How Social Media can Help or Harm your Career

Sam Wilson, November 7, 2016

Social Media | JobsgopublicDo you remember a time when social media wasn’t such a huge part of our lives? A time when if you wanted to know what someone had for dinner you had to ask them, when the winner of a competition or big TV plot twist could remain a mystery until you got the chance to watch your recording on VHS (wow, remember them?!), a time when your Gran had absolutely no idea what happened on your nights out and certainly didn’t have easy access to photographic evidence.

Social media is now ingrained in modern society and there is simply no way of avoiding it. Now, as it has done with almost every walk of life, it has a significant role to play in your career, for better or worse. It’s now up to you to make sure that your career benefits rather than suffers at the hands of social media.


Some may dismiss the stories as myths but trust me, they’re real. There have been countless incidents where candidates job prospects have been harmed by future employers finding undesirable content on their social media accounts.

Whilst many protest that social media should be a safe place where you can express your views and be yourself, the fact is that employers and recruiters have started using it as an integral part of their recruitment processes. Whether it be at the initial application phase, or at the final decision making phase, your social media accounts will likely be found by recruiting managers so they can get a better idea of who you are.

You have control of what they find so make sure you do so. Get your privacy settings working for you so that any pictures or statuses that might not exactly paint the very best picture of you are hidden. Get a profile picture that is ‘employer friendly’ and change your settings so that you have to approve photos before they get posted to your timeline.

Don’t let your personal life interfere with progressing your professional life.

If you can, showcase your talents

Platform | JobsgopublicSocial media provides a platform for people to get noticed and be heard. This isn’t always a good thing (I’m looking at you Katie Hopkins) but can provide you with a real opportunity to boost your employability.

Use your social media platforms to showcase your talents. This could be promoting your design work on Instagram, tweeting blogs and articles you’ve written or putting links to websites you’ve coded on Facebook.

This not only allows potential employers to easily find your work but also demonstrates your passion for your work. This is a big plus!

Get on LinkedIn

LinkedIn continues to become increasingly important in the professional world.

Your LinkedIn profile acts as an online CV and will most likely be the first port of call when an employer is researching you. It’s therefore incredibly important that your profile is up to date with all of your relevant experience.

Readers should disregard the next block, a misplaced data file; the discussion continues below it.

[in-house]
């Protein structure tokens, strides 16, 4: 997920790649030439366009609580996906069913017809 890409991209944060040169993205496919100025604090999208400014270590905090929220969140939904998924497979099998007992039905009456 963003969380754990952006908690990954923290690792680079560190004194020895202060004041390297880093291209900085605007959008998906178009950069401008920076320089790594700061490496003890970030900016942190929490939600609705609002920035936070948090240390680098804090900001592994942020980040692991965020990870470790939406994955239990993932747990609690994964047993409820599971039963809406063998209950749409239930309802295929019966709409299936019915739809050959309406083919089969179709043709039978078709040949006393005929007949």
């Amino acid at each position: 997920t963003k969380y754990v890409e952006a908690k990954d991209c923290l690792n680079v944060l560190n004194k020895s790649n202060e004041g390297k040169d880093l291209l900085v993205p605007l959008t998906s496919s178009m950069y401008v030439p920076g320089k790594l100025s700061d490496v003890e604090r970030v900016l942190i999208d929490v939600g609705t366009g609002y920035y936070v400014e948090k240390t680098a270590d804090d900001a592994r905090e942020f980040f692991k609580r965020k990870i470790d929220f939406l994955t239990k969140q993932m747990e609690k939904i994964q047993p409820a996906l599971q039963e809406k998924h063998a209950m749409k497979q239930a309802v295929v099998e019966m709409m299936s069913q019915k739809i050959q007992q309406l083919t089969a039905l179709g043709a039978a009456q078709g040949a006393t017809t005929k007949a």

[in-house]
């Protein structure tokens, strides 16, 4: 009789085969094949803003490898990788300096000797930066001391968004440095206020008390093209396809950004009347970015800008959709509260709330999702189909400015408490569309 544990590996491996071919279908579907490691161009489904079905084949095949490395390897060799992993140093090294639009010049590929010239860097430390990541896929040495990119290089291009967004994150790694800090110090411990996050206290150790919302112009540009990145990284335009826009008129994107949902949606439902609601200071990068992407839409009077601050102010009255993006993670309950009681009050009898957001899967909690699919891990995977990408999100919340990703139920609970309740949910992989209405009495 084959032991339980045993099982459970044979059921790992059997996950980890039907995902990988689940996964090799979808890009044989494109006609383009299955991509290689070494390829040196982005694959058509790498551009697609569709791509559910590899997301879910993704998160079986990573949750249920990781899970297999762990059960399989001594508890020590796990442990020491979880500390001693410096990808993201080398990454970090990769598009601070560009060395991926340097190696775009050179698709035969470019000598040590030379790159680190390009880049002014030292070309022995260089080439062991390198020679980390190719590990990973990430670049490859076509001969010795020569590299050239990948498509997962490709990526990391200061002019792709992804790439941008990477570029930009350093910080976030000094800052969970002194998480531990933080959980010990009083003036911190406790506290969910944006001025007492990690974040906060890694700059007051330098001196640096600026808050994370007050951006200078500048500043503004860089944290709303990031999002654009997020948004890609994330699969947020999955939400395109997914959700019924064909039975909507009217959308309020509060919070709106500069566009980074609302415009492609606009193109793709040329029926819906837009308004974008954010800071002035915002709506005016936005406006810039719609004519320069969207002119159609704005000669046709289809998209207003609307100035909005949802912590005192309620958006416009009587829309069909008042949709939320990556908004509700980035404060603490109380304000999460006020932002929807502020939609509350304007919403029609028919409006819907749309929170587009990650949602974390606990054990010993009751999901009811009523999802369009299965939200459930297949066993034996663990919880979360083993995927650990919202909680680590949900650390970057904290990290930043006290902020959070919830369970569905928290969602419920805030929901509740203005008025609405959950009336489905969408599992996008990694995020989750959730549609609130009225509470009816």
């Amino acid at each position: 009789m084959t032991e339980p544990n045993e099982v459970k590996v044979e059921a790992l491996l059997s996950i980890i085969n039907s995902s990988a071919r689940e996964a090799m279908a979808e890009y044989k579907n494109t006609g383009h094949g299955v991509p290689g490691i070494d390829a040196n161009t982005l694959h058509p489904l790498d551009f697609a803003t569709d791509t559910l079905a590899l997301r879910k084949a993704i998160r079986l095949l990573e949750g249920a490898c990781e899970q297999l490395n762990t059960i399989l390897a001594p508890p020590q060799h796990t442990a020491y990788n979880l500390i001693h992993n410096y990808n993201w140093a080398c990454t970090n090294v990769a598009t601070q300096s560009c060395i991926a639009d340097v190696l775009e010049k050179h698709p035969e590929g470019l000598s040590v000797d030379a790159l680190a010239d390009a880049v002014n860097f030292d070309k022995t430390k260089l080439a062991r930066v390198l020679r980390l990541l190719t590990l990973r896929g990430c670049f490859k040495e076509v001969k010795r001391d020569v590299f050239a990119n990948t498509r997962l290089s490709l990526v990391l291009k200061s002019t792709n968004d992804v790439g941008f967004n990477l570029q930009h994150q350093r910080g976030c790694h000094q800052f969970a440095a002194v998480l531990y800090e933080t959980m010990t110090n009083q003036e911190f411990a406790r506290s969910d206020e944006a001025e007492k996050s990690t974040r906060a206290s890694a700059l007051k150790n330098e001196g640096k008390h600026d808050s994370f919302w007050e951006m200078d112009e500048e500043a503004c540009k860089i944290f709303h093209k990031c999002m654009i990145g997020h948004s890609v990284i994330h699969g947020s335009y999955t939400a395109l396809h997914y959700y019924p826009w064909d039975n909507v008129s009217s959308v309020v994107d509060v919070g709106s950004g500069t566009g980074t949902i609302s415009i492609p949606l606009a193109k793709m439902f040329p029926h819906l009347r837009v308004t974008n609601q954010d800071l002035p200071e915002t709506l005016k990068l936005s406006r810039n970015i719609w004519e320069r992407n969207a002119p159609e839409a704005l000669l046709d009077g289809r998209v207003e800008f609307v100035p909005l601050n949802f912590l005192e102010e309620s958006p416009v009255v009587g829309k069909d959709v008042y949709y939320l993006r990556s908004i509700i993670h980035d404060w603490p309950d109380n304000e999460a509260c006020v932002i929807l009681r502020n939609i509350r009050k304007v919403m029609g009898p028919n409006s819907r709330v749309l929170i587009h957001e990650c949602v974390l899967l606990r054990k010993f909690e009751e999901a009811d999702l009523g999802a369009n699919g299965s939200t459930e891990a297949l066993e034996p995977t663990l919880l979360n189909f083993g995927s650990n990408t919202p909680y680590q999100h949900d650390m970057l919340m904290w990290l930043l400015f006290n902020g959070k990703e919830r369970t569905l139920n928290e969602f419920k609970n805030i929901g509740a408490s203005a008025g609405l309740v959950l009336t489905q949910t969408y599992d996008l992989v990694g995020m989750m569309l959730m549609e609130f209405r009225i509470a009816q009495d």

LinkedIn is also a great place to discover new opportunities. Employers will be advertising their opportunities here, this makes it a constant source of new vacancies.

There are also an increasing number of employers using LinkedIn to actively search for candidates with relevant experience. Making sure that you have an up to date profile that highlights your experience will help get you noticed and could lead to opportunities coming straight to you.

Get connected

Inside Track | JobsgopublicThe rise of social media has seen a variety of channels of communications open up to job seekers. Those that use them effectively may find themselves on the inside track and an advantage over their counterparts.

Connecting with recruiters in your sector can be a great way to make yourself known to them and get on their radar. Then, when suitable vacancies arise, you’re likely to be on their list of candidates to submit to the employer. This also gives you an opportunity to talk to the recruiter and give a clear idea of exactly the type of role you’re looking for, meaning you’ll only get contacted about relevant opportunities.

Social media also allows the opportunity to build relationships with employers before meeting them. This puts you to the forefront of their minds and can provide a platform from which to build on at your first meeting. This can be done on different platforms; key figures from organisations may well be active on Twitter. Following them and joining their conversations can get your name known and demonstrate your interest and knowledge on key topics. You may also be able to connect with them on LinkedIn, this gives you the opportunity to introduce yourself before an interview.

Social media is there to help you and if done properly you will find that you’re able to build a reputation and working relationships that will genuinely benefit your career. Whilst the advantages are plentiful, you should always act with care. Every time, ask yourself “what are my objectives?”, “in what way will this help me achieve my objectives?” and “what impression of myself am I putting across?”.

Good luck!